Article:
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Heat & Computers Don’t Mix

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The “Weekly Rant” column was featured in the PC Mechanic Newsletter since 2005. Topics relate to some aspect of technology, which include opinions on hardware, software, new technology, technology companies, and computing standards.

The heat the last couple weeks has been fairly intense, especially in more southern areas, but even as far north as mid-way up the Canadian provinces. Comments of “hot enough for ya?” have been whistled out between parched lips before touching a cool glass of lemonade.

Yes, some of you (or rather, many of you) probably have air conditioning and don’t give the heat wave much of a second thought unless you have to wander outdoors. However, for the rest of us, we have to rely on various “tricks? too keep the house relatively cool throughout the day.

As much as people wilt from the heat, so do computers. Or rather, come to a grinding halt. I’ve talked to a number of techs this summer who have shook their heads at the way people take care of their computers and server rooms. They don?t often allow for heat.

In one case, there was a large business that stores its servers and phone system PBX inside a tiny closet. On any normal day, the closet gets uncomfortably warm if you should need to work in there on the phone system or servers. With the heat wave going on, lets just say over the weekend, everything overheated leaving the company with no servers or PBX system running come Monday morning. Luckily they didn’t fry anything, so after letting everything cool down for a few hours, everything was working again.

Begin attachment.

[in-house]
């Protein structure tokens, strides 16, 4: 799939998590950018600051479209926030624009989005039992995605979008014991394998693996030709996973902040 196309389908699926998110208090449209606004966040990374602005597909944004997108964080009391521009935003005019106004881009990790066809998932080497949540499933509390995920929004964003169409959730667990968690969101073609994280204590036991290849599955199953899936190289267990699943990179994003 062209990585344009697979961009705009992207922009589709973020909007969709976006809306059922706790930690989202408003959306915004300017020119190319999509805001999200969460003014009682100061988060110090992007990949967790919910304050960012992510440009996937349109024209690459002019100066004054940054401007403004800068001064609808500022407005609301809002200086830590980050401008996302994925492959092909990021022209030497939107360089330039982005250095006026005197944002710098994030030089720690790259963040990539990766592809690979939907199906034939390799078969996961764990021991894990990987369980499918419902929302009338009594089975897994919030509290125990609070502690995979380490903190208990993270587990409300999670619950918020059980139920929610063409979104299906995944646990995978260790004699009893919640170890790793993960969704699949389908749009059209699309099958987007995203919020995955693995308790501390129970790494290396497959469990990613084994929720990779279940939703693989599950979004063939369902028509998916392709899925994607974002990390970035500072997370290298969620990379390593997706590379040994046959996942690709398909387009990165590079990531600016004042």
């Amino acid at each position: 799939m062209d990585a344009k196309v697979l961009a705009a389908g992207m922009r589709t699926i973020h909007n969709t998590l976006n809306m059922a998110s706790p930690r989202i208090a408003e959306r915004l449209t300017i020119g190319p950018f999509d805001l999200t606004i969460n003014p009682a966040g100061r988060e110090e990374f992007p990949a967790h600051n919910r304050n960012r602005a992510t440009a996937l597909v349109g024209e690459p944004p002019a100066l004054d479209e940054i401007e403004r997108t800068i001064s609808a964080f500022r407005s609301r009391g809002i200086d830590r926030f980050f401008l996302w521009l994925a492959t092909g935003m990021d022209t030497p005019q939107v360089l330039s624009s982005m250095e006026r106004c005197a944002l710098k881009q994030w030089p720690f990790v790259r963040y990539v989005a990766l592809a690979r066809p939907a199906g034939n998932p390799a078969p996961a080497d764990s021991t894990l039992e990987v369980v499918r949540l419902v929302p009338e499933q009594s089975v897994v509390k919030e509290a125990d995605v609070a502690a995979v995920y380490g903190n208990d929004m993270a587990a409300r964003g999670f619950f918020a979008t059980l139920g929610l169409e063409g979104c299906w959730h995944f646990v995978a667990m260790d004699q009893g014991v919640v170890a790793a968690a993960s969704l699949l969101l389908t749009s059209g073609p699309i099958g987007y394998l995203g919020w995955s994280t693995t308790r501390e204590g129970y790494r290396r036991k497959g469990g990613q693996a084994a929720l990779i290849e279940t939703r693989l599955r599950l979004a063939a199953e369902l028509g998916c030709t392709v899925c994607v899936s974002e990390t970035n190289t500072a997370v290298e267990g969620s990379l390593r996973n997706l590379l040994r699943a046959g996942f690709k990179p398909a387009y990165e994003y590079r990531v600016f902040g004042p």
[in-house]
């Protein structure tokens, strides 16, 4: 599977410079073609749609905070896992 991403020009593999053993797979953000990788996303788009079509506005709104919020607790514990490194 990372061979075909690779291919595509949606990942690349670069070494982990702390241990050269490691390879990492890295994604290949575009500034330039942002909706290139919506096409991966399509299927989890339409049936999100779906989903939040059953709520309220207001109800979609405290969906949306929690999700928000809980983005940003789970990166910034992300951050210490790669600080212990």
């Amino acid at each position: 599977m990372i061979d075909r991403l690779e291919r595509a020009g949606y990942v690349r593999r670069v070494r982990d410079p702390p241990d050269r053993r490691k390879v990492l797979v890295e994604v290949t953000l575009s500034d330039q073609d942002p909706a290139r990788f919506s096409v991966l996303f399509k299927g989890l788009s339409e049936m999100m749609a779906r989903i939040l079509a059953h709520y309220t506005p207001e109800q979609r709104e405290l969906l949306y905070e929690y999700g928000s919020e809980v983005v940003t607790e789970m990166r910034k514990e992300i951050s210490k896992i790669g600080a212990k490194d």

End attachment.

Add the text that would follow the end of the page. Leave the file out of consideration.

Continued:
It seems short sighted to allow $20,000 worth of equipment risk being destroyed (not to mention all the user data on top of that) for being too cheap to invest in a $200 air conditioner or simply move everything to another room that did have A/C.

It’s cases like those where you don’t take care of your equipment that techs feel no sympathy for you when it dies on you. Especially after recommending several times beforehand that proper climate control equipment should be installed.

But of course, that’s either more work for your internal IT staff, or more business for a 3rd party support specialist, like in this case. Either way, the business looses money not only for the cost of repair and replacement, but for lost time for all the employees that need access to the computer systems.

(Originally published in the newsletter)